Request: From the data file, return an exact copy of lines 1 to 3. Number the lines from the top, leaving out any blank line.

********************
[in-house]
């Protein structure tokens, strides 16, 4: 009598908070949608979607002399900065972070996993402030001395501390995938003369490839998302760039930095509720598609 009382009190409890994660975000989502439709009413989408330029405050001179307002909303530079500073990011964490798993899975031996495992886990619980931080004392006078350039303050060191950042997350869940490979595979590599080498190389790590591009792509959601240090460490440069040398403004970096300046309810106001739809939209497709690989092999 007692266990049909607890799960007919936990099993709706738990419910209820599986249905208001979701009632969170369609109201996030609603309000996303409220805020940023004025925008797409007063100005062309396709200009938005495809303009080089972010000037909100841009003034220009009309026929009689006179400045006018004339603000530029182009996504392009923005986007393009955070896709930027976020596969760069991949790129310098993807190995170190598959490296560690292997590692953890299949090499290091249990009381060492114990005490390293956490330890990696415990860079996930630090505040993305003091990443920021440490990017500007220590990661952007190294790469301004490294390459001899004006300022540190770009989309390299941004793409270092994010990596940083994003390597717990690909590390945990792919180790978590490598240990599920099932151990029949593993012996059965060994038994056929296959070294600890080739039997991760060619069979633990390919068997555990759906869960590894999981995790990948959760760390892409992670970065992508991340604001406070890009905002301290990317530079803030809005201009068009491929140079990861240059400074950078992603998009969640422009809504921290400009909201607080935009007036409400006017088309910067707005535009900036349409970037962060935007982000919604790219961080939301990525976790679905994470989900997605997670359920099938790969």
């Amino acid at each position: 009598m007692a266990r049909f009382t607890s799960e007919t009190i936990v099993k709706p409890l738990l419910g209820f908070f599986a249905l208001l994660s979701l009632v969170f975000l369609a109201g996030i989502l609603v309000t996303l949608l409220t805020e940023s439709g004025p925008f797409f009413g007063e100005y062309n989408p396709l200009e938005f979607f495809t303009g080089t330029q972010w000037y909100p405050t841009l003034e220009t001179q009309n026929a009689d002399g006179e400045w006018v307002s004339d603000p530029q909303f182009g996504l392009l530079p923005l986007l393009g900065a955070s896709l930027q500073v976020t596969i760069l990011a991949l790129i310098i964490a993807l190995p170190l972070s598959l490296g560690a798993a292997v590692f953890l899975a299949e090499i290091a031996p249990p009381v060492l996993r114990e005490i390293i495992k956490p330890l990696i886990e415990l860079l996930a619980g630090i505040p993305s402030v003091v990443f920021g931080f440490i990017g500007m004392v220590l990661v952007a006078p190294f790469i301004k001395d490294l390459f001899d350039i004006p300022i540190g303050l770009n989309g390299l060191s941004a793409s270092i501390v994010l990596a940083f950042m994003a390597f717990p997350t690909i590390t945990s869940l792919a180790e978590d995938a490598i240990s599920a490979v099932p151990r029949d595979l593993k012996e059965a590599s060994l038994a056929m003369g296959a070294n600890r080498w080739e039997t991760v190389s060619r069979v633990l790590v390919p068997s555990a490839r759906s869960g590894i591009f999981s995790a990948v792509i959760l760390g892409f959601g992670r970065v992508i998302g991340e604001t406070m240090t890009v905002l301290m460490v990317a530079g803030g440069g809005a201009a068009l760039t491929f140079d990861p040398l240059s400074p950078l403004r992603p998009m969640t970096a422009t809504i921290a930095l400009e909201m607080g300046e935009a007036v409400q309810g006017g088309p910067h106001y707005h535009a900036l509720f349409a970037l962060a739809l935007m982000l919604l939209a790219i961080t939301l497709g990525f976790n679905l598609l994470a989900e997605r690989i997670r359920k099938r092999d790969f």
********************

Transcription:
[in-house]
């Protein structure tokens, strides 16, 4: 009598908070949608979607002399900065972070996993402030001395501390995938003369490839998302760039930095509720598609 009382009190409890994660975000989502439709009413989408330029405050001179307002909303530079500073990011964490798993899975031996495992886990619980931080004392006078350039303050060191950042997350869940490979595979590599080498190389790590591009792509959601240090460490440069040398403004970096300046309810106001739809939209497709690989092999 007692266990049909607890799960007919936990099993709706738990419910209820599986249905208001979701009632969170369609109201996030609603309000996303409220805020940023004025925008797409007063100005062309396709200009938005495809303009080089972010000037909100841009003034220009009309026929009689006179400045006018004339603000530029182009996504392009923005986007393009955070896709930027976020596969760069991949790129310098993807190995170190598959490296560690292997590692953890299949090499290091249990009381060492114990005490390293956490330890990696415990860079996930630090505040993305003091990443920021440490990017500007220590990661952007190294790469301004490294390459001899004006300022540190770009989309390299941004793409270092994010990596940083994003390597717990690909590390945990792919180790978590490598240990599920099932151990029949593993012996059965060994038994056929296959070294600890080739039997991760060619069979633990390919068997555990759906869960590894999981995790990948959760760390892409992670970065992508991340604001406070890009905002301290990317530079803030809005201009068009491929140079990861240059400074950078992603998009969640422009809504921290400009909201607080935009007036409400006017088309910067707005535009900036349409970037962060935007982000919604790219961080939301990525976790679905994470989900997605997670359920099938790969």
């Amino acid at each position: 009598m007692a266990r049909f009382t607890s799960e007919t009190i936990v099993k709706p409890l738990l419910g209820f908070f599986a249905l208001l994660s979701l009632v969170f975000l369609a109201g996030i989502l609603v309000t996303l949608l409220t805020e940023s439709g004025p925008f797409f009413g007063e100005y062309n989408p396709l200009e938005f979607f495809t303009g080089t330029q972010w000037y909100p405050t841009l003034e220009t001179q009309n026929a009689d002399g006179e400045w006018v307002s004339d603000p530029q909303f182009g996504l392009l530079p923005l986007l393009g900065a955070s896709l930027q500073v976020t596969i760069l990011a991949l790129i310098i964490a993807l190995p170190l972070s598959l490296g560690a798993a292997v590692f953890l899975a299949e090499i290091a031996p249990p009381v060492l996993r114990e005490i390293i495992k956490p330890l990696i886990e415990l860079l996930a619980g630090i505040p993305s402030v003091v990443f920021g931080f440490i990017g500007m004392v220590l990661v952007a006078p190294f790469i301004k001395d490294l390459f001899d350039i004006p300022i540190g303050l770009n989309g390299l060191s941004a793409s270092i501390v994010l990596a940083f950042m994003a390597f717990p997350t690909i590390t945990s869940l792919a180790e978590d995938a490598i240990s599920a490979v099932p151990r029949d595979l593993k012996e059965a590599s060994l038994a056929m003369g296959a070294n600890r080498w080739e039997t991760v190389s060619r069979v633990l790590v390919p068997s555990a490839r759906s869960g590894i591009f999981s995790a990948v792509i959760l760390g892409f959601g992670r970065v992508i998302g991340e604001t406070m240090t890009v905002l301290m460490v990317a530079g803030g440069g809005a201009a068009l760039t491929f140079d990861p040398l240059s400074p950078l403004r992603p998009m969640t970096a422009t809504i921290a930095l400009e909201m607080g300046e935009a007036v409400q309810g006017g088309p910067h106001y707005h535009a900036l509720f349409a970037l962060a739809l935007m982000l919604l939209a790219i961080t939301l497709g990525f976790n679905l598609l994470a989900e997605r690989i997670r359920k099938r092999d790969f």